(2) Market share expanding. JD is expanding its customer base and isn’t solely dependent on its existing customers spending more. The company noted it has moved beyond large markets and into third- to sixth-tier cities. It’s also growing faster than its market because it continues to take market share. “We remain optimistic about the Chinese consumer market and’s competitive market position despite uncertainties with the macro environment,” said JD’s CFO Sidney Xuande Huang during the Q2 earnings call.

(3) VAT-cut benefit domino-ing. Also mentioned as a sales propellant was China’s Value Added Tax (VAT) cut, though JD couldn’t quantify the benefit. China cut the VAT rate for manufacturers to 13% from 16% effective 4/1, representing an estimated 2 trillion yuan in 2019 and benefiting the manufacturing, transportation, and construction sectors. Many of JD’s suppliers and clients responded by lowering their prices—Apple and luxury brands such as Gucci among them, according to a 4/1 Reuters article. JD’s Chinese consumers likely were enticed to snap up products at lower prices, boosting JD’s sales.

(4) Combining bricks and clicks. Lei Xu, CEO of JD Retail, sounded one positive and one negative note: First, he said that because of the “overall macro environment,” China’s advertising market is “under great pressure.” More optimistically, he said China’s real estate market is “recovering, especially, in the third to fourth tier cities.” Like US Internet retailers, JD has expanded into brick-and-mortar stores. In 2018, it opened its first 7Fresh Supermarket, with plans to have 1,000 stores in the next three to five years. The stores both sell food and act as a showcase for other items that customers can order online from

While JD’s results were a pleasant surprise, their strength appears to have more to do with company-specific issues and less to do with a resurgent Chinese consumer.

Semiconductors: Fried Chips. The S&P 500 Semiconductor and Semiconductor Equipment stock price indexes were battered Wednesday on renewed fears of a global economic slowdown. They dropped 3.0% and 3.1%, respectively. Their drubbing wiped out the gains they enjoyed the previous day on news that some of the US tariffs on Chinese goods would be postponed until December.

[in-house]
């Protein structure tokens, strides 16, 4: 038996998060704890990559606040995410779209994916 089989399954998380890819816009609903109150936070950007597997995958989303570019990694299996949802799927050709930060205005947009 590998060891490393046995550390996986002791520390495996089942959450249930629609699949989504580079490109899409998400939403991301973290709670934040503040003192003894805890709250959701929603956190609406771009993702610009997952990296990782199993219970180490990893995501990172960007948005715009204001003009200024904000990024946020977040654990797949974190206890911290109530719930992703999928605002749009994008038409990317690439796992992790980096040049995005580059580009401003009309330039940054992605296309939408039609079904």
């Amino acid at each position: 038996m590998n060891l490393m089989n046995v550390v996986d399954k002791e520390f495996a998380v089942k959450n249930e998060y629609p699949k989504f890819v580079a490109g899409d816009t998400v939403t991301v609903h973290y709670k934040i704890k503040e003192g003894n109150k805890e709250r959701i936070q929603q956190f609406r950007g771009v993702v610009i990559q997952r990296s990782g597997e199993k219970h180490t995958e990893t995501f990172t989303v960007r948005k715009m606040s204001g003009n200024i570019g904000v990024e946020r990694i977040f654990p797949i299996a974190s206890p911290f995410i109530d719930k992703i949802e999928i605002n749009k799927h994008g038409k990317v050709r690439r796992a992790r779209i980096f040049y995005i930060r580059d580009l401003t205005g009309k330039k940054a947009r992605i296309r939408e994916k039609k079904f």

Semiconductor sales worldwide have been tumbling all year. The Semiconductor Industry Association reports that worldwide semiconductor sales in June were down 0.9% m/m and down 16.8% y/y (Fig. 6). Using a three-month moving average, the drop in industry sales measures 22.3% from the $42.1 billion peak last October.

Until recently, investors seemed to be anticipating the end of the downturn. The S&P 500 Semiconductor Equipment industry index is up 44.4% ytd through Wednesday’s close (Fig. 7). A bit further behind is the S&P 500 Semiconductors stock price index, up 13.5% ytd and narrowly beating the S&P 500 over the same period (Fig. 8).

Until the recent selloff, perhaps investors were focusing on the improved earnings analysts are forecasting for both industries next year. Analysts expect the Semiconductor Equipment industry’s revenue to drop 11.3% this year and rise 6.3% in 2020 (Fig. 9). Likewise, earnings are forecast to drop 22.2% this year and to bounce by 9.8% next year (Fig. 10).

The revenue and earnings rebounds aren’t nearly as strong in the S&P 500 Semiconductors industry. Analysts call for the industry’s revenue to fall 6.3% this year and increase 3.9% in 2020 (Fig. 11). Earnings are expected to drop 14.0% this year before improving by 1.0% in 2020 (Fig. 12).

Disruptive Technology: Tesla Still a Leader. Investors in Tesla want to have their cake and eat it too. They want Tesla to be both successful and profitable, and that’s not what’s happening—not yet anyway. Tesla reported a $1.12 adjusted loss per share in Q2, even as revenue climbed more than 50% to $6.4 billion.

While Ford Motor shares have climbed 17.7% ytd and GMs shares are up 11.2% ytd, Tesla’s stock has fallen 34.0% so far this year. That painful decline may mean that investors’ high expectations haven’t been met, but it doesn’t mean Tesla’s business isn’t making progress.

Tesla remains a market-share leader in the electric car industry. Utilities are experimenting with how they can use Tesla’s batteries and solar panels to provide electricity. And the cost of batteries is tumbling, which should make further adoption of Tesla’s products easier. Here’s Jackie’s look at some of the progress Tesla is making, even if that progress isn’t fast enough or producing enough profits to appease investors: